Story by Judy Tan
Photos by mnsmarine
Organised by marine group volunteers Hon Yuen, Siew Lyn, Kwang and Wee Liem. Supported by 28 adults and 3 children, age ranges from 8 to under 60 years.
What can I say that has not been said during our chit chat time at the Balinese dining and BBQ deck areas of Duta Puri Island Resort at Pulau Kapas?
But to cap it all, I must mention that the trip was very informative, serving its purpose as members are now more aware of the conservation and environment concerns of marine life.
The activities organised included basic snorkeling lessons and introduction of coral reefs including do’s and don’ts of snorkeling. We were able to enjoy careful snorkeling and to view the amazing marine diversity (including fish, reptiles, snails, crustacean, plants and corals etc) without causing damage.
Of course, the evening video presentations on Sabah Marine Park and the Turtle Island Park helped push the concept of environment conservation, protection and preservation of marine life and do-without sharks fin soup given the choice, droned into our brains! Save our sharks was the underlying call by MNS. How clever and sneaky of our highly intelligent coordinators to portray the beautiful marine life form and concluding that WE may be the cause of their future extinction!
But MAN is the cause. Yeh, first we saw the beautiful small moray eel in its natural environment and the next day, we were told that the moray eel was caught by an angler and used as fish bait! Suddenly, we felt sadness, anger and lastly guilt. Questions arose – where were the authorities enforcing the law, Pulau Kapas being a marine park? If one has a choice, would you use moray eel as bait? That a marine life perish in OUR hands because mankind was not aware of protection and conservation…sigh!
But I have this to say to all MNS marine volunteers to keep up the good work as your sacrifice of time and effort are commendable and WE are now more educated and informed of our natural marine environment because of YOU! Kudos to the four excellent coordinators who took us in their stride and impart their skills and knowledge. Besides learning how to snorkel, we now know that fish is just not simply colourful fish…we had to identify, using reference books, that they are colourful parrotfish, blue spotted sting ray, puffer fish, blue damsel and there are anemones, nudibranch (not a nude branch), hard and soft corals and bumphead (not flowerhorn)!! We know there is a symbiotic relationship between the clown fish and the anemones, and the shrimp and goby fish.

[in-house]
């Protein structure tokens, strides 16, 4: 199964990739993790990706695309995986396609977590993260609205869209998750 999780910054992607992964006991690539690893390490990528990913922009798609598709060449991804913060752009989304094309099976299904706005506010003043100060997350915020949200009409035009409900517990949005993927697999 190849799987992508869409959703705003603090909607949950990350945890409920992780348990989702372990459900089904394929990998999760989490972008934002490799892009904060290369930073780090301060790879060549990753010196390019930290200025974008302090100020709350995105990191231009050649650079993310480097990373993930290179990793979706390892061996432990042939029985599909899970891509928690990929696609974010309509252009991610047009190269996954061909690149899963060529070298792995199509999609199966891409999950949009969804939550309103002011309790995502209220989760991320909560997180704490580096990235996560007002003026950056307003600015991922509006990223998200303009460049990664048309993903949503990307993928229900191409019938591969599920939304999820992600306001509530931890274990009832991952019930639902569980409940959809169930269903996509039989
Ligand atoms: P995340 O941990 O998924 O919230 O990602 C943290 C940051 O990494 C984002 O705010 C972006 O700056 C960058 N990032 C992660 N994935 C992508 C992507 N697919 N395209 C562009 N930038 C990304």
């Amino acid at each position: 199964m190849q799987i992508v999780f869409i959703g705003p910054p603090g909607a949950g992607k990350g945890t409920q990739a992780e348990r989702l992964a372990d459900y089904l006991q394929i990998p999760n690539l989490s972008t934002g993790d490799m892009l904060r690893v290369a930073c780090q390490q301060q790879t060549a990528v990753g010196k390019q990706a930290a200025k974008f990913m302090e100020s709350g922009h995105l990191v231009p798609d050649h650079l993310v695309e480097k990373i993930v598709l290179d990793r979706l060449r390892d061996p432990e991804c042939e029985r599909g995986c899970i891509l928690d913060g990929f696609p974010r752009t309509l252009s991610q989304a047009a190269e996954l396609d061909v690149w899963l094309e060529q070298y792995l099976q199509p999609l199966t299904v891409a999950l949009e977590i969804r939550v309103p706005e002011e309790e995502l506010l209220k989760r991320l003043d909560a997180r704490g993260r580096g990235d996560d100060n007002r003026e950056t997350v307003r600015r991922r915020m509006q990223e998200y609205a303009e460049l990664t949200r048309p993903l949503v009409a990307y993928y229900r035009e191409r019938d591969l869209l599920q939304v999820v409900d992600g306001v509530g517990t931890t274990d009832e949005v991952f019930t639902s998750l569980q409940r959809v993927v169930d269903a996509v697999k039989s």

Jungle trekking through mosquito infested paths lined with spiky palms and meeting a venomous green viper (asleep, thank goodness) and the sleazy brown “ular biasa” is another unforgettable experience in our jungle treasure hunt activity. It is definitely not our usual walk through FRIM. After a good hours’ trek, one can hallucinate for a cup of teh tarik amidst the jungle flora and fauna that included the great millipedes, gargantuan spiders, lots of insects and ants, free sizes. A spot of rock abseiling, lowering oneself down into the rocky creek and using all four limbs, where necessary with an egg in your mouth calls for great ingenuity and fitness! Here, this member (read as Ng Boon Bee) deserves the award of the jungle trip.
Aahh at the end of the jungle trek, if you think you can stop and drink in the wonderful sight of the secluded cove covered by rocks and trees, you are most mistaken. After the monsoon. heaps of man made rubbish washed up on shore. Glass bottles, rusty cans, plastic bags, Styrofoam, oil containers, rubber slipper, PVC water bottles, resin, fishing lines and etc etc etc. Armed with our black plastic bags, we got down to collecting rubbish and accumulated 20 bags in all, stacked together to be picked up by the authorities, we hope!
It gave us immense satisfaction knowing that we had done our bit in the cleaning of the environment. When the 9-year-old Japanese boy was informed by his mother the reason for cleaning the environment so that turtles do not eat the plastic bags mistaken as jelly fish, he bend down and tackled the task with an objective in mind – save the marine life! Children are so adorable.
Underwater treasure hunt activity had all the members running to the sea with their clumsy fins (reminded me of the baby turtles waddling into the sea by instinct) for a stake on the identification of the “trophies” buried in the sea. Of course, the sight impaired members were calling for assistance from the coordinators from all corners to dive below and read the laminated A4 size typewritten “trophy”. “Where? HereÖhere I saw itÖit must be there!” Yeh..the coordinators were not born yesterday you know!
By night, we had quizzes and a no meaning song and dance routine that had us all wide eyed and exhilarated for good things to come. Sure, we had to act like a spouting whale, swim as a sting ray, walk like a horseshoe crab, behave like an aggravated puffer fish, jellyfish, sea anemone, nudibranch, etc to entertain the coordinators in the game known as charades.
The highlight of the trip must be seeing the beautiful graceful white bellied sea eagles and a flock of a hundred cattle egrets and little egrets in a wet marshland while touring the kampung near Kuala Terengganu during our half day cultural package tour that included batik printing, copper making, shopping for keropok, eating nasi dagang (sticky rice with fish tuna) and lekor (local fish paste sausage) and shopping for pareos, sarungs and souvenirs.
In conclusion, lest my transcript becomes a short novel, I pen here with a note to allÖ
“Today is Mine” by Tommy Emmanuel, guitarist.
The above transcript is the property of Judy Tan and shall not be duplicated or copied in any way without the authorised approval of the abovenamed. Anybody found infringing the rights of the writer will be sentenced to hard labour collecting rubbish at Pulau Kapas for 5 days !!